Hammer No More the Fingers - Looking for Bruce (Cover Artwork)
Staff Review

Hammer No More the Fingers

Looking for Bruce (2009)


Usually when I see the name J. Robbins, I audibly gasp. Not always. I don't freak out when someone posts "J. Robbins wears pants" and then go, "I wear pants too! Yes!" But when it comes to the musics, there's gasping a-foot. Dude did time in Jawbox, Burning Airlines, Channels and Government Issue. He produced Against Me!, the Promise Ring, Discount, and [insert seminal punk band here]. If he asked me to run away with him to Paris and love him forever, I would do it even though I (A) hate the French, (B) have never met the guy, and (C) think I'm heterosexual dot dot dot question mark. Oh, and I love my girlfriend! She is nice.

Homoerotic fantasies aside, I respek the heck out of the guy. He's a good songwriter, and I dig his production skills as well. He's cleaner than a lot of underground guys, but he doesn't put too much gloss on songs either. So when I perused the liner notes to Hammer No More the Fingers' Looking for Bruce, I had a fanboygasm. OMGs flowed like so much milk and honey from the Promised Land.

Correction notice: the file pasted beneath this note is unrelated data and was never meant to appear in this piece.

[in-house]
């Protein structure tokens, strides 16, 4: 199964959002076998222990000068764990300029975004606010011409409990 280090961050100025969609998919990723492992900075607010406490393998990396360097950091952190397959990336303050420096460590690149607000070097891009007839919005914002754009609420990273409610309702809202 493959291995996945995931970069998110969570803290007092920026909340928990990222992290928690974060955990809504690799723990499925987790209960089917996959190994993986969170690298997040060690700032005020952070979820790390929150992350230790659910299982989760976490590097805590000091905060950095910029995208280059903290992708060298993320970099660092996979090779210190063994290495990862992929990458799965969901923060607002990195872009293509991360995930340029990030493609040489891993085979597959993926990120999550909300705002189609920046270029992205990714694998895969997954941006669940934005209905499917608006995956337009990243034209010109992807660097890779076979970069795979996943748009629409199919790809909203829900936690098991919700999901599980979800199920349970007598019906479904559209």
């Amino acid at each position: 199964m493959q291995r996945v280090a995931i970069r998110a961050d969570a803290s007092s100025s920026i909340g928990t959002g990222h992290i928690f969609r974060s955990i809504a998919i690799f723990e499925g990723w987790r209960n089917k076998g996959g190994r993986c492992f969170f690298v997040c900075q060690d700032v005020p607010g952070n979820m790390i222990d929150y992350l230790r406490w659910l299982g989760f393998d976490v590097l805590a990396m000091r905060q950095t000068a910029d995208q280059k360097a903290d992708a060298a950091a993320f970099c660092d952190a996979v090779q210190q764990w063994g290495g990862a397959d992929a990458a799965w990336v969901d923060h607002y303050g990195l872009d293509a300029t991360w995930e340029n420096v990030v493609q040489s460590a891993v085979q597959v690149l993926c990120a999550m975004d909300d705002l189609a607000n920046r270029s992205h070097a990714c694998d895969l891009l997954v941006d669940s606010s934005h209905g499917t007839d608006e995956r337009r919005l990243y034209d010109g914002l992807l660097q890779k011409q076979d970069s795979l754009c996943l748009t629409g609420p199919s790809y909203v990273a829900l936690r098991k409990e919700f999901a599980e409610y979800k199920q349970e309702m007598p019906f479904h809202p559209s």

Then I put the record on. Joy of joys, it thoroughly did not suck. Turns out this three-piece from North Carolina knows a thing or two about bringing the rock. The first two band comparisons that came to my mind were Archers of Loaf and, yeah, Jawbox, although there are elements of garage, post-rock and a less dance-centric Minus the Bear sprinkled in there too. I bet these dudes have excellent record collections.

Lyrically, the band isn't too revolutionary. The music is more compelling for its sound than in its emotional depth. "Mushrooms" isn't particularly great as a drug narrative -- "Give them water / Give them fertilizer / Give them love / Just don't give them to your kids" -- but it's fun enough. Other tunes, like the Detroit ditty "Automobiles" or "Fall Down, Play Dead," a tale of a guy who can't hang, are catchy. "Fall Down, Play Dead" gets better and better as it rolls along; it's a natural pick for a single.

The record is definitely front-loaded with the hits, as there is a noticeable downturn after the first five tracks. Still, Looking for Bruce's back half is solid. Taken as a whole, the record is a pleasing collection of '90s college rock. Hey, if it's cool with Robbins, it's cool with me.